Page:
Dr. Bryant, did you know about the high school name before you moved to Tyler?
I did not. I wasn’t surprised, once I was here. I’m out walking, and there’s Plantation Drive and Confederate Avenue. Again, I’m not from the South, so a lot of this is new. Wrapping my head around it, it’s been a bit of a transition and adjustment.
If I imagine Tyler as a place that’s just barely having these conversations, sitting in silence, is an eruption necessary, developmentally, to come out the other end and have some real change?
I don’t want to equate eruption with violence, but I do want to say that people have to wake up. The way that we think about the institutions — city council, managers, ordinances, businesses, education — have to alter. All of these entities have to shift. One thing that gets us in trouble is we are so fixated on individuals. It’s all about individualism. And what happens is we cannot reorient a system if we’re only thinking about individual changes. It has to be system-wide leadership and policies.
It isn’t about replacing a president. [It’s] replacing the rules and the policies so that people are not subject to inequality that exists as a consequence of the policies that were written. Unfortunately it’s a hard sell because from the beginning, from K through 12, we are taught that this is an individualistic society. It’s about pulling yourself up by your own bootstraps, your own merit. All of that is a lie, and we have to acknowledge it.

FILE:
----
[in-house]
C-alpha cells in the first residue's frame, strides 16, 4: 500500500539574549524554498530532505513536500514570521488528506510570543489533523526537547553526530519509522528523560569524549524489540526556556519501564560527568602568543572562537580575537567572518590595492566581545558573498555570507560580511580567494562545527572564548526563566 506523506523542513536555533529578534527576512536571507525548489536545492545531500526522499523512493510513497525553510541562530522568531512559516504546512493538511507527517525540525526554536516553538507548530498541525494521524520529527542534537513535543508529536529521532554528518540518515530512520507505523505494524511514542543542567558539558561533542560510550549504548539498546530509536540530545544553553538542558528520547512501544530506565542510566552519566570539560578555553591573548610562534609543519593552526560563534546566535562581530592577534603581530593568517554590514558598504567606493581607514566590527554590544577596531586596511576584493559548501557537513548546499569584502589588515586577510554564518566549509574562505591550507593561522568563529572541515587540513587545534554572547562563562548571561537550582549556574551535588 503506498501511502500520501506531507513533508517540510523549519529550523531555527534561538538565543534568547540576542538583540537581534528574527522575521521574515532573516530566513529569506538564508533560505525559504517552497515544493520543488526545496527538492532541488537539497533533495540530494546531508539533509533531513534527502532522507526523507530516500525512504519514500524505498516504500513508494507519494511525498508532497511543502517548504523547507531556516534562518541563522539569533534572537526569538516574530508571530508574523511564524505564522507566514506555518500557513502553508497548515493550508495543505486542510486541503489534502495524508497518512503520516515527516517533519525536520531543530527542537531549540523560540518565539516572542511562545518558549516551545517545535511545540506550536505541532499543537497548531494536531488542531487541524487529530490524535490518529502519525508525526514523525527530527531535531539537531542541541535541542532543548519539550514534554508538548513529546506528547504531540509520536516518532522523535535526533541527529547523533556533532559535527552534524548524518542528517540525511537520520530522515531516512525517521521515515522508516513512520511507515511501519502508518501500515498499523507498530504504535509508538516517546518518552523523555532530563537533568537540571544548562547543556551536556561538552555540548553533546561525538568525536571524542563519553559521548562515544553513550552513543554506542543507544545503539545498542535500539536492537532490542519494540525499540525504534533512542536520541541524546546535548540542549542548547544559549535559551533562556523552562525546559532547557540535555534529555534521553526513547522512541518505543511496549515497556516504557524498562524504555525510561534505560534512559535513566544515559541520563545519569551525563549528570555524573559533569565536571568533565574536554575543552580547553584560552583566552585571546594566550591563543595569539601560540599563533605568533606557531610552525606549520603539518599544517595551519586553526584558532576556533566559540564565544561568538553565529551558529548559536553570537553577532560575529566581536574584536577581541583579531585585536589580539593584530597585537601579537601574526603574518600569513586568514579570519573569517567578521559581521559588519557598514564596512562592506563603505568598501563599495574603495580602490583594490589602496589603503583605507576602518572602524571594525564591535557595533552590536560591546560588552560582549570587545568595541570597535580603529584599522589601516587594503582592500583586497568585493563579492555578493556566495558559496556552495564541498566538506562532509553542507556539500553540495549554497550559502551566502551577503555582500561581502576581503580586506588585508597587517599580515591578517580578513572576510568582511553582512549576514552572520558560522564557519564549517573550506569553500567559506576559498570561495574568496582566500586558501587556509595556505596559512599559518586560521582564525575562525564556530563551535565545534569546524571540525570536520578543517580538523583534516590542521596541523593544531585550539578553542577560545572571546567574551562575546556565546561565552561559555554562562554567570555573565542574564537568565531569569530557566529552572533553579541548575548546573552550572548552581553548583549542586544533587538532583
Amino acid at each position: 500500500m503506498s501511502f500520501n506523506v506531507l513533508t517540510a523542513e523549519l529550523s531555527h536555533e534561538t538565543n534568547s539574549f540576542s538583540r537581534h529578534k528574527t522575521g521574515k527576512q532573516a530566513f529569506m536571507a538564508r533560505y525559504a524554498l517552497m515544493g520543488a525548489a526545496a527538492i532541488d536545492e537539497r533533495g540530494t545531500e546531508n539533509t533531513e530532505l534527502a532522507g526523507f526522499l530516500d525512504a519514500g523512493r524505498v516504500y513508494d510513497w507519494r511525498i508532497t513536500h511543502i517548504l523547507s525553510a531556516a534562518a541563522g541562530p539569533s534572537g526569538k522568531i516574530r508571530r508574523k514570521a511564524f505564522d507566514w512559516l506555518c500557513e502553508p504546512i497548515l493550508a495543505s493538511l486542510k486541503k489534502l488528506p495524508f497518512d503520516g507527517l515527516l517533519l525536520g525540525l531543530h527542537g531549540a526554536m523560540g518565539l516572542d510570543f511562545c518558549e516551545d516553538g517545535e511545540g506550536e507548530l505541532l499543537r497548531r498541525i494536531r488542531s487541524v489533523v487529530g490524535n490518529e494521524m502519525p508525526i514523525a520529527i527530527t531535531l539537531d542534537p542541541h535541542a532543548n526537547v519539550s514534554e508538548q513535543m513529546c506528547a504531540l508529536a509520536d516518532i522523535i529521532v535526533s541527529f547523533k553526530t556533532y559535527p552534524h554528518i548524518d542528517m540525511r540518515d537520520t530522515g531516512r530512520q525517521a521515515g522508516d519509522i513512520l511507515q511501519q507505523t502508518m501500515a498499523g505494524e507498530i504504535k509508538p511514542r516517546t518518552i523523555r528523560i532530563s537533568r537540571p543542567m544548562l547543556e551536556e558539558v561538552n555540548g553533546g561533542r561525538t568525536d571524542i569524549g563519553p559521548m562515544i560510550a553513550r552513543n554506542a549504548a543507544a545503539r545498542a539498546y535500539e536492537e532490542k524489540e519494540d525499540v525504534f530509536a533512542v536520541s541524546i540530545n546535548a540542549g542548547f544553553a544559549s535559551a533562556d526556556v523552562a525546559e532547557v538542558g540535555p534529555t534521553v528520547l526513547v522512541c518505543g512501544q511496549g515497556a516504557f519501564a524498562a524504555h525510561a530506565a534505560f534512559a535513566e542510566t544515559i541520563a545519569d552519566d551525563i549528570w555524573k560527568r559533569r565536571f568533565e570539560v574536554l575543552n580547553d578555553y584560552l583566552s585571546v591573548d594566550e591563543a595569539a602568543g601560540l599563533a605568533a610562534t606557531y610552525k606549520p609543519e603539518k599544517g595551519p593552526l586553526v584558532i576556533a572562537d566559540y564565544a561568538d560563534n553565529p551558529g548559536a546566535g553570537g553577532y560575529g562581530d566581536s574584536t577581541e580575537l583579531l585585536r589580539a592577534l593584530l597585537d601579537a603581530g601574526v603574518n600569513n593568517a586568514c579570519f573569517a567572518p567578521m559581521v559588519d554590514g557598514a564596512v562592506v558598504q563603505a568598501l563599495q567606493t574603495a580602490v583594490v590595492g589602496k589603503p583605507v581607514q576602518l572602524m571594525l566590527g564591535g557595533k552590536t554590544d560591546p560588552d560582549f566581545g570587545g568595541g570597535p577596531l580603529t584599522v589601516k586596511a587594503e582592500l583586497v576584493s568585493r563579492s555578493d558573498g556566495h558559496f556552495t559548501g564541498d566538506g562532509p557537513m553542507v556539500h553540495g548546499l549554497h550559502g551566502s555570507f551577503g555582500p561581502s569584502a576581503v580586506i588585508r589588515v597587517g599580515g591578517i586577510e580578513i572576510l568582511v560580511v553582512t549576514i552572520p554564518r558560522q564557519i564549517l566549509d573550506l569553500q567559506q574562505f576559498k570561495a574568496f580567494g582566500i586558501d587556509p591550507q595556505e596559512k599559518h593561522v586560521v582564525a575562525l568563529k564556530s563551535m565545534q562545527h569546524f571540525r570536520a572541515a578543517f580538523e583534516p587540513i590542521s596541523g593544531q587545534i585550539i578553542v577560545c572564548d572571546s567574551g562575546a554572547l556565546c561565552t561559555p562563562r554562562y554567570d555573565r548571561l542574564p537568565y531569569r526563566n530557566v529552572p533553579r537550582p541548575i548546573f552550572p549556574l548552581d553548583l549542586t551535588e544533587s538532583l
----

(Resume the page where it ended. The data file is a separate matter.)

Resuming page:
Some people have the sense that the only way that they can do the work [of antiracism] is [by] throwing themselves upon the altar. I’ve seen some very strange clips on social media, people renouncing their white privilege and all this sort of strange symbolism. They are kneeling and asking for forgiveness. I mean, all of those things are performative. I wouldn’t have believed that if I didn’t see it. No, no, you don’t need to do things. I don’t know any Black person that would be asking for that. At the very least, pick up a book, do some reading, do some research and don’t place that burden upon the people of color [to educate you]. Take it upon yourself to do the work.
That’s an instance of an individual trying to take on a system. Also, if I come to you because you have offended me and then you start crying about what an awful person you are, I have to be your caretaker now. You’re not able to just handle what I’m saying.
That’s actually a part of it. I would encourage folks to read Robin DeAngelo’s book, “White Fragility.” That is a common tactic in response to very uncomfortable confrontations about racial biases. The white person is confronted, and all of a sudden it becomes about them. [When that happens], you are now centering yourself, and what have we learned? That’s wrong. Don’t do that. Do not center yourself. Lowest bar? De-enter yourself. Lift up Black voices, and listen to them. You’ll be amazed what you learn.